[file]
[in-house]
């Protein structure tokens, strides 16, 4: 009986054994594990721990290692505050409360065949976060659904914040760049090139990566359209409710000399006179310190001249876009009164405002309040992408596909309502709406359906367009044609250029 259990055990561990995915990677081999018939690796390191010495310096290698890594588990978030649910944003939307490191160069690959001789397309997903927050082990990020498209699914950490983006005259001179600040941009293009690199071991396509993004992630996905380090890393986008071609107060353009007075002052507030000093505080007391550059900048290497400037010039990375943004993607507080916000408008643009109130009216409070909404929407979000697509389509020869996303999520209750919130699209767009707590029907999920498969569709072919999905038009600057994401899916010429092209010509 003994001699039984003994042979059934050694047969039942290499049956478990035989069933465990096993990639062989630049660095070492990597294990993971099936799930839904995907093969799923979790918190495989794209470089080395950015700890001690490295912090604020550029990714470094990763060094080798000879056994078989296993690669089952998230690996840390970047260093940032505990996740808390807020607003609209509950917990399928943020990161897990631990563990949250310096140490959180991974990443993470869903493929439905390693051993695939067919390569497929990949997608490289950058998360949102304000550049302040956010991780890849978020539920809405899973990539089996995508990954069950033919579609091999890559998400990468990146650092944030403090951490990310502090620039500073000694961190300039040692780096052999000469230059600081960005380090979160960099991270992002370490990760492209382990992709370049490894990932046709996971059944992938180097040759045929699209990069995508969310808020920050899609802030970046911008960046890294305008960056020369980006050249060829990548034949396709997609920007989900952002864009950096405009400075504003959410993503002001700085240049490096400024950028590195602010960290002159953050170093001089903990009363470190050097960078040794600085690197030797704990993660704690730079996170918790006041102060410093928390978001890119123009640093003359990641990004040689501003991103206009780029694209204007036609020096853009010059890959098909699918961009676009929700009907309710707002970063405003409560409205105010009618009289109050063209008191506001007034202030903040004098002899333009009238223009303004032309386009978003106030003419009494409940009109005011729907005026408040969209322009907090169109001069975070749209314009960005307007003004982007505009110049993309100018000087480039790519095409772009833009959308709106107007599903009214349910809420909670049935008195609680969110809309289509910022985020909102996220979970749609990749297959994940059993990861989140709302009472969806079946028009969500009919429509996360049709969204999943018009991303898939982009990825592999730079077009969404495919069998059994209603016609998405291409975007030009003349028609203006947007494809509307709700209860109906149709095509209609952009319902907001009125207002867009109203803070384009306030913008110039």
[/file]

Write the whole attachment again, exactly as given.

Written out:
[in-house]
């Protein structure tokens, strides 16, 4: 009986054994594990721990290692505050409360065949976060659904914040760049090139990566359209409710000399006179310190001249876009009164405002309040992408596909309502709406359906367009044609250029 259990055990561990995915990677081999018939690796390191010495310096290698890594588990978030649910944003939307490191160069690959001789397309997903927050082990990020498209699914950490983006005259001179600040941009293009690199071991396509993004992630996905380090890393986008071609107060353009007075002052507030000093505080007391550059900048290497400037010039990375943004993607507080916000408008643009109130009216409070909404929407979000697509389509020869996303999520209750919130699209767009707590029907999920498969569709072919999905038009600057994401899916010429092209010509 003994001699039984003994042979059934050694047969039942290499049956478990035989069933465990096993990639062989630049660095070492990597294990993971099936799930839904995907093969799923979790918190495989794209470089080395950015700890001690490295912090604020550029990714470094990763060094080798000879056994078989296993690669089952998230690996840390970047260093940032505990996740808390807020607003609209509950917990399928943020990161897990631990563990949250310096140490959180991974990443993470869903493929439905390693051993695939067919390569497929990949997608490289950058998360949102304000550049302040956010991780890849978020539920809405899973990539089996995508990954069950033919579609091999890559998400990468990146650092944030403090951490990310502090620039500073000694961190300039040692780096052999000469230059600081960005380090979160960099991270992002370490990760492209382990992709370049490894990932046709996971059944992938180097040759045929699209990069995508969310808020920050899609802030970046911008960046890294305008960056020369980006050249060829990548034949396709997609920007989900952002864009950096405009400075504003959410993503002001700085240049490096400024950028590195602010960290002159953050170093001089903990009363470190050097960078040794600085690197030797704990993660704690730079996170918790006041102060410093928390978001890119123009640093003359990641990004040689501003991103206009780029694209204007036609020096853009010059890959098909699918961009676009929700009907309710707002970063405003409560409205105010009618009289109050063209008191506001007034202030903040004098002899333009009238223009303004032309386009978003106030003419009494409940009109005011729907005026408040969209322009907090169109001069975070749209314009960005307007003004982007505009110049993309100018000087480039790519095409772009833009959308709106107007599903009214349910809420909670049935008195609680969110809309289509910022985020909102996220979970749609990749297959994940059993990861989140709302009472969806079946028009969500009919429509996360049709969204999943018009991303898939982009990825592999730079077009969404495919069998059994209603016609998405291409975007030009003349028609203006947007494809509307709700209860109906149709095509209609952009319902907001009125207002867009109203803070384009306030913008110039």